In last week’s post I talked about how a stakeholder can use Value Points as a useful metric, and how to assign Value Points to epics. Value Points are good for determining whether the team is working on the right projects but they don’t paint the entire picture. This is where Velocity points come in.
At Point2, we estimate story sizes based on relative complexity. The simplest thing we can do is a 1, something about twice as difficult a 2, and so on. Some people prefer time estimates, either method of sizing stories is fine here.
Once you have both Value and Size estimates for your stories, you can plot them on a scatter plot. Here I plotted story size on the X axis, and Value on the Y axis. Small size, high value stories are in the upper left quadrant, low value, large size stories are in the lower right. In this example, I would probably get the team to do all but 3 of these stories, those being the ones with size 5, value 2 and 3, and size 3, value 1.
The interaction between value and size is an excellent way to make sure your team is delivering the right product. High value, low complexity stories are great for delivering some quick value, possibly as a means of generating the capital to tackle the larger projects. Low value, high complexity stories might be best left on the shelf, or alternate means of solving the problem sought.
By: Tefon Obchansky
At Agile 2009 I attended Brandon Carlson’s talk entitled “Value or Velocity?“. Velocity is often thought of as a measure of speed or productivity, but if a team can deliver x story points’ worth of the wrong product, and another team can deliver the same number of story points’ worth of an amazing product that everyone wants, but the two teams are said to have been equally productive based solely on their Velocity numbers.
In other words, getting more done is meaningless unless you know you’re getting the right things done. To make sure you’re doing the right things, Brandon suggested assigning value points to epics.
The simplest method is Value Poker, kind of like Planning Poker. The Product Owner assigns a value to each epic relative to other epics in the sprint backlog, with the smallest amount of value being a “1″, just like the story that requires the smallest amount of effort is a “1″ in Planning Poker.
Another, probably more accurate method is Attribute-Driven value assignment. In this case, all product owners and stakeholders meet and assign values to epics together. Each stakeholder will know the most about one or a small handful of attributes. Some possible attributes include: market differentiation, strategic alignment, usability, system stability, sales commitment. Draw up a chart with each attribute as a column, and each epic as a row. The stakeholders for each attribute assign a value of 0-3 in each row for how valuable the epic is for that attribute. Total up all the values for a row and then you have numbers you can sort on, and that can become your prioritized list,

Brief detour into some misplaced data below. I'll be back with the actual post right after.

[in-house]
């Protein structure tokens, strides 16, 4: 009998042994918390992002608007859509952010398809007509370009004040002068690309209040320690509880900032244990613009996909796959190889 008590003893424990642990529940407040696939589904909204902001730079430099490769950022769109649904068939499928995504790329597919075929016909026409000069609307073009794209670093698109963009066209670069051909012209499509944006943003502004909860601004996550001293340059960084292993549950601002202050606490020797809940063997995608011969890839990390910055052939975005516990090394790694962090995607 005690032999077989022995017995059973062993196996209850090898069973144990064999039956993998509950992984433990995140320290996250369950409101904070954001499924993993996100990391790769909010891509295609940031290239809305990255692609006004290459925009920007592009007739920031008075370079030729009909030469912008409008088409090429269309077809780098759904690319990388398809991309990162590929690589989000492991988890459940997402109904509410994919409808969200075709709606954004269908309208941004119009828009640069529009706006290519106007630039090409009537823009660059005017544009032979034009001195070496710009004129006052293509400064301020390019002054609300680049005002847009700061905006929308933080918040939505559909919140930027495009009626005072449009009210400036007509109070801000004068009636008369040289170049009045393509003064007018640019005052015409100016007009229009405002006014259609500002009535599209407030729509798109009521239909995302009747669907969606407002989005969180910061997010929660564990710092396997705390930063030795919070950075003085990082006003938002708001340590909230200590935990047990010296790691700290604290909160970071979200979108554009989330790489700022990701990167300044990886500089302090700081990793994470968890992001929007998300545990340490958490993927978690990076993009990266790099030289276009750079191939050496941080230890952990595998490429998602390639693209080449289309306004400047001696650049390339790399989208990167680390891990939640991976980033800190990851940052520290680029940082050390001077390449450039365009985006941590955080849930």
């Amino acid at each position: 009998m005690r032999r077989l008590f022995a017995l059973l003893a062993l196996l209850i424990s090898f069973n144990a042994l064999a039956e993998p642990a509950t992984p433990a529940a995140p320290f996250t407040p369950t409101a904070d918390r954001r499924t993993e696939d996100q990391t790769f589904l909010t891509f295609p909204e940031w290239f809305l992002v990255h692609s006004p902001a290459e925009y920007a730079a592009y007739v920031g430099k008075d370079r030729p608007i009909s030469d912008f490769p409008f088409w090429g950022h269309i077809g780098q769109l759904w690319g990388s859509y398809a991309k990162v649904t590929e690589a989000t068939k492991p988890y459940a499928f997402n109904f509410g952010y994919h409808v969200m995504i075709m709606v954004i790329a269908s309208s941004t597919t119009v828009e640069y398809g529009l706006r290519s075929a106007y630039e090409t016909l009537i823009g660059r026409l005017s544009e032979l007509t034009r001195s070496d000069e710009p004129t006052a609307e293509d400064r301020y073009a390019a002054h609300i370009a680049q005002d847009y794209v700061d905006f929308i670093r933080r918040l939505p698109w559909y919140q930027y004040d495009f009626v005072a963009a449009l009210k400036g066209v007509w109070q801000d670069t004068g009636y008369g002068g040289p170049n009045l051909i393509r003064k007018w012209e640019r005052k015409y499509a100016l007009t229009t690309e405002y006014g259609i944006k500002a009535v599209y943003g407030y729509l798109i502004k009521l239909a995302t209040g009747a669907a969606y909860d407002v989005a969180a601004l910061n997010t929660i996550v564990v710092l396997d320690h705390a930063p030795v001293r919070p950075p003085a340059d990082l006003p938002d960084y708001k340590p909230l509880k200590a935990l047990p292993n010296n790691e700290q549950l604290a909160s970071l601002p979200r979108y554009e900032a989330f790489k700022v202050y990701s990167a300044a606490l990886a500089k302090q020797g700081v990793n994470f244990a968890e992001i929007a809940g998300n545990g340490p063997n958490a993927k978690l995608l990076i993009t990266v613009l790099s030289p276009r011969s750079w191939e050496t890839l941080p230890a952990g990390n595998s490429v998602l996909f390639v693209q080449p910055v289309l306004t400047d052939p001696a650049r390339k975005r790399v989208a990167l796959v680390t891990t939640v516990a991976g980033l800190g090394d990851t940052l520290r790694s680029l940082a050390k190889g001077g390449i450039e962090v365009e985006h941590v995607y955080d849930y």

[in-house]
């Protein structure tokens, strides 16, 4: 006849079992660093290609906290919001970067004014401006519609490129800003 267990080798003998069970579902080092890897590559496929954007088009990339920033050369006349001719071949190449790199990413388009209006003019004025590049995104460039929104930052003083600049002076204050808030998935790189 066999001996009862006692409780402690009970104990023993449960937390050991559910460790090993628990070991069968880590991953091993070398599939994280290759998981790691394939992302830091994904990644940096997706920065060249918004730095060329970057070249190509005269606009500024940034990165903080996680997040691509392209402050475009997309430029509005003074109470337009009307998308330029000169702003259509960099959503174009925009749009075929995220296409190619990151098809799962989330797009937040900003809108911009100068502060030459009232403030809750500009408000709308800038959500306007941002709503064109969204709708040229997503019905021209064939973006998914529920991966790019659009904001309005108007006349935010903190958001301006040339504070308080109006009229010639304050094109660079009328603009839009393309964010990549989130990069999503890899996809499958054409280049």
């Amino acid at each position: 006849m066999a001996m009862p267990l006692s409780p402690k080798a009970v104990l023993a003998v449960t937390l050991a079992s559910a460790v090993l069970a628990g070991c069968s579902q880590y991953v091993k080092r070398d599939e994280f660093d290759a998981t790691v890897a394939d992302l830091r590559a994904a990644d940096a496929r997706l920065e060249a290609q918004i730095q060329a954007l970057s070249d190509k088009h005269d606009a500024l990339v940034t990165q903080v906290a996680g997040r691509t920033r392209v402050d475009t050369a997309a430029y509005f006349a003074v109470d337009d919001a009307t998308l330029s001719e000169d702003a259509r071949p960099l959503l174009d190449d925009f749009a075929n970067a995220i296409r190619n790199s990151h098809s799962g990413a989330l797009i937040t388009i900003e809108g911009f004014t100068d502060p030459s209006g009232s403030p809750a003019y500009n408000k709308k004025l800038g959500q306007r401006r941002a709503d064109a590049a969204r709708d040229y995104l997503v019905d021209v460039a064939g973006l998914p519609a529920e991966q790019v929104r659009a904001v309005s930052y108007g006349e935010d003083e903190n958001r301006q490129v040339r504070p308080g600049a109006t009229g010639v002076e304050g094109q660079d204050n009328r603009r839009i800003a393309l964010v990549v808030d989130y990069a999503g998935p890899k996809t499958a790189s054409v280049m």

To a stakeholder it is much more meaningful to hear “this month the team delivered 31 value points” as opposed to “this month the team delivered 31 story points”, because at the end of the day it’s delivered value that customers pay for, not complexity of stories.
By: Tefon Obchansky
One session that I attended in Chicago at Agile 2009, and thoroughly enjoyed, was Alistair Cockburn‘s Blitz Planning workshop. First, Alistair is an engaging speaker and is full of great ideas. Second, it was the last day of the conference and I was eager to start trying some of these new tricks, tips and techniques I’ve learned about all week at home at Point2.
Blitz Planning results in “getting the contents of everyone’s head into a common space” and is meant to be speedy. In the 90-minute workshop we planned a non-technical workflow (the process of getting up in the morning and getting out the door), then we planned an information kiosk system start-to-finish, and identified the earliest we could do the initial rollout.
Ideas are recorded on index cards by all members of the team as they come to mind and are not subject to scrutiny by other team members. As a team member writes on a card, they call out their idea to help avoid duplication, and to spark more ideas from other team members. When the team feels the plan is near complete, the cards are laid out on a table in chronological order, the plan is checked for completeness and any dependencies are identified. At this time cards may be torn up, and more cards may be written to fill the holes in the plan or re-work it to remove dependencies and shorten the critical path to allow early delivery. Alistair introduced the concepts of the “technical walking skeleton” and the “business walking skeleton” which contain the bare minimum to make it work, and the bare minimum to provide business value, respectively. Your earliest possible delivery consists of both the technical and the business walking skeletons.
Unlike the information kiosk example at the conference, the project we planned touches existing systems and contains many moving parts. Instead of 20-30 minutes to design a system and discuss it, we took an afternoon to write the cards and discuss, and we have more discussions and card-shuffling sessions planned for the next few days. So far it’s been an interesting exercise and I feel like we’ve identified several potential problems early. I’ll keep you posted.
By: Tefon Obchansky